Program Code Refactoring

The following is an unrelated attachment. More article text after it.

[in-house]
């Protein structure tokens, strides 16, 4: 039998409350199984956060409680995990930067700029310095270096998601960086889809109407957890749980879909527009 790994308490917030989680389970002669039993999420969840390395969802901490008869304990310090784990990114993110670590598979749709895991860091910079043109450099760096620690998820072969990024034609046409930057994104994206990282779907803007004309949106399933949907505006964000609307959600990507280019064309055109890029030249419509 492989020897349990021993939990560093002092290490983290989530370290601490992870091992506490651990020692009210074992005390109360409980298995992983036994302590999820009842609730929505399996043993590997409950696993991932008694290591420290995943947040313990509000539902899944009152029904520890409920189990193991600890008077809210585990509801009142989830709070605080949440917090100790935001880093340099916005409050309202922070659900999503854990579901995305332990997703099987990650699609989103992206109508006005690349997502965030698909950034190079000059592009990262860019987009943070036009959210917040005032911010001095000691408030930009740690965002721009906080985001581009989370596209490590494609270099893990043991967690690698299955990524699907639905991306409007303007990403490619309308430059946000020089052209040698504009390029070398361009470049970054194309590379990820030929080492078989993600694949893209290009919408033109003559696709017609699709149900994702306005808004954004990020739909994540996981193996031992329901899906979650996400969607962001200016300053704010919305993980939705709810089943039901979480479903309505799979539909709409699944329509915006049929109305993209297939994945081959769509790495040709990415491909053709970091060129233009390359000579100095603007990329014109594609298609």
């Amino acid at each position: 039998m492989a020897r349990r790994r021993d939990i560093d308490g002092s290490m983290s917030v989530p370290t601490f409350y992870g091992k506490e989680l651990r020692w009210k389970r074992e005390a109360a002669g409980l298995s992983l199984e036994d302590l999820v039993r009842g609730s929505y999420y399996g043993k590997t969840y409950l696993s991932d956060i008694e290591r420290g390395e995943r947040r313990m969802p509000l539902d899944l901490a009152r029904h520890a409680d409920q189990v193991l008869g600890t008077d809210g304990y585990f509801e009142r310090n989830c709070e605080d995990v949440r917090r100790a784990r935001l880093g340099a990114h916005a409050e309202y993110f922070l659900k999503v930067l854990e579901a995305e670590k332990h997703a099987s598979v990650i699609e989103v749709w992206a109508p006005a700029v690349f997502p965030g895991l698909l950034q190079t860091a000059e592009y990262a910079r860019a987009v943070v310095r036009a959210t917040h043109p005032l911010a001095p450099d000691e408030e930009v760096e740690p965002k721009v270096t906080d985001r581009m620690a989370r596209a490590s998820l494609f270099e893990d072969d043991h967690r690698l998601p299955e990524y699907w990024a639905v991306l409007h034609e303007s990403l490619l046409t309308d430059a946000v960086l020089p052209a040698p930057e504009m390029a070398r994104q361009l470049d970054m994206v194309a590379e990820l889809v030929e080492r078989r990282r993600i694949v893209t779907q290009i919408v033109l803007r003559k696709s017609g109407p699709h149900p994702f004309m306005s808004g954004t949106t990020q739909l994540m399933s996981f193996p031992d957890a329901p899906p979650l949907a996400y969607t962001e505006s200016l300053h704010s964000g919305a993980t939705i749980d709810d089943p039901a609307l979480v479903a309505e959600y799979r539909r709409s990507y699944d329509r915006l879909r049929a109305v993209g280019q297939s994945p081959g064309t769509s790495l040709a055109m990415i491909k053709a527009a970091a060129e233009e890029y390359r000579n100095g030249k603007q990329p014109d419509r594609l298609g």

Jan Burse, created May 31. 2009 The development of the sales system is progressing. The mechanism for the order, the account, the download and the activation of products and licenses has been completed. What is still missing is the online modification of orders, as well as the batch processing of marketing evaluations and bookkeeping functions. In addition we will have to invest into the preparation of the product itself, as well as in its integration into the sales system. The current advancement corresponds to 70% of the functionality targeted for the current year. Hopefully we will be able to integrate the product for testing purposes towards the end of quarter 2. We would then have archived 73% of the functionality. The project plan foresees that the main functionality is developed first. Not only to provide room for the preparation of the product itself, but also to better understand the requirements. Let’s consider the distribution of the past work over the different modules. The source text is held in a version management system. Since the version management system stores a historical cut of the source text, it can provide us the necessary data. The analysis shows the number of updated or inserted program lines during the period from September 2008 to May 2009, distributed over the different modules. The analysis does not draw any distinction between program lines that were manually modified or automatically generated. Remarkably the result has the shape of an s-bend for all modules. The modules of the framework are detailed in the first diagram. They were subject to changes from the beginning since the generator functions needed enhancements. Further it has been identified to implement a library for the account and the activation inside the framework. This is however normal development and not refactoring. Such costs resulted only, when we shifted parts of the CRM into the framework. Among the affected parts we find the template management. The reason for this refactoring, these parts are not only used by the CRM, but also for the online orders. In the second diagram we have detailed the application level modules. Among these modules the CRM dominates the sales system. This can be explained by the performed refactoring. When parts are moved, not only costs for the new place arise. Additional costs incur from the fact that the old place must be adapted as well. The tool support as we know it is however limited. Within a module the support is very good. But between modules we are forced to work with cumbersome change lists, if these are developed in the form of independent streams. Therefore for extensive refactoring our diagrams show the manual effort.

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